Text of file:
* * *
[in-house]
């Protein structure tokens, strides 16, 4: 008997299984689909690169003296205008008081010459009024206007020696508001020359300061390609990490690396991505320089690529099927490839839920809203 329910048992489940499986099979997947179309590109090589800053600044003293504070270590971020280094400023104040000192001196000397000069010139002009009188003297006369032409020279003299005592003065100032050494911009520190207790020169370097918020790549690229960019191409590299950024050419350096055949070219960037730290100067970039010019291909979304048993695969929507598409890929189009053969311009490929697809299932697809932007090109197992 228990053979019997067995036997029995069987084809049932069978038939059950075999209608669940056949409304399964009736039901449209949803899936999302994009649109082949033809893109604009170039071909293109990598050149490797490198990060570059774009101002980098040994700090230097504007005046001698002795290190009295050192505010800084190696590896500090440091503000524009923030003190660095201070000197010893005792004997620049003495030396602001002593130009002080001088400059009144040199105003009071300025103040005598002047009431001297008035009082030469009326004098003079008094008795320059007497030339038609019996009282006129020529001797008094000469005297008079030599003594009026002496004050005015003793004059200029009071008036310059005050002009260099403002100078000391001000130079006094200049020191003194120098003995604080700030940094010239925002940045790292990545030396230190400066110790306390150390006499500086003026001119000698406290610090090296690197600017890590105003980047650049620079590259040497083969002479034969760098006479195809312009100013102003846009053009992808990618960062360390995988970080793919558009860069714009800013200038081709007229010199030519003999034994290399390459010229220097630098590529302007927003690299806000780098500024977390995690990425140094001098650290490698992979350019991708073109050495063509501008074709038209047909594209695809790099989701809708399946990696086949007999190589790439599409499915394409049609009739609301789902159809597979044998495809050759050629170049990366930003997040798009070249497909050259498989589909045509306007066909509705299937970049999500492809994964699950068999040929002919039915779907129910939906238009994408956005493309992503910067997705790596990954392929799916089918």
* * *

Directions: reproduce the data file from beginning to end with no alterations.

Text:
[in-house]
């Protein structure tokens, strides 16, 4: 008997299984689909690169003296205008008081010459009024206007020696508001020359300061390609990490690396991505320089690529099927490839839920809203 329910048992489940499986099979997947179309590109090589800053600044003293504070270590971020280094400023104040000192001196000397000069010139002009009188003297006369032409020279003299005592003065100032050494911009520190207790020169370097918020790549690229960019191409590299950024050419350096055949070219960037730290100067970039010019291909979304048993695969929507598409890929189009053969311009490929697809299932697809932007090109197992 228990053979019997067995036997029995069987084809049932069978038939059950075999209608669940056949409304399964009736039901449209949803899936999302994009649109082949033809893109604009170039071909293109990598050149490797490198990060570059774009101002980098040994700090230097504007005046001698002795290190009295050192505010800084190696590896500090440091503000524009923030003190660095201070000197010893005792004997620049003495030396602001002593130009002080001088400059009144040199105003009071300025103040005598002047009431001297008035009082030469009326004098003079008094008795320059007497030339038609019996009282006129020529001797008094000469005297008079030599003594009026002496004050005015003793004059200029009071008036310059005050002009260099403002100078000391001000130079006094200049020191003194120098003995604080700030940094010239925002940045790292990545030396230190400066110790306390150390006499500086003026001119000698406290610090090296690197600017890590105003980047650049620079590259040497083969002479034969760098006479195809312009100013102003846009053009992808990618960062360390995988970080793919558009860069714009800013200038081709007229010199030519003999034994290399390459010229220097630098590529302007927003690299806000780098500024977390995690990425140094001098650290490698992979350019991708073109050495063509501008074709038209047909594209695809790099989701809708399946990696086949007999190589790439599409499915394409049609009739609301789902159809597979044998495809050759050629170049990366930003997040798009070249497909050259498989589909045509306007066909509705299937970049999500492809994964699950068999040929002919039915779907129910939906238009994408956005493309992503910067997705790596990954392929799916089918």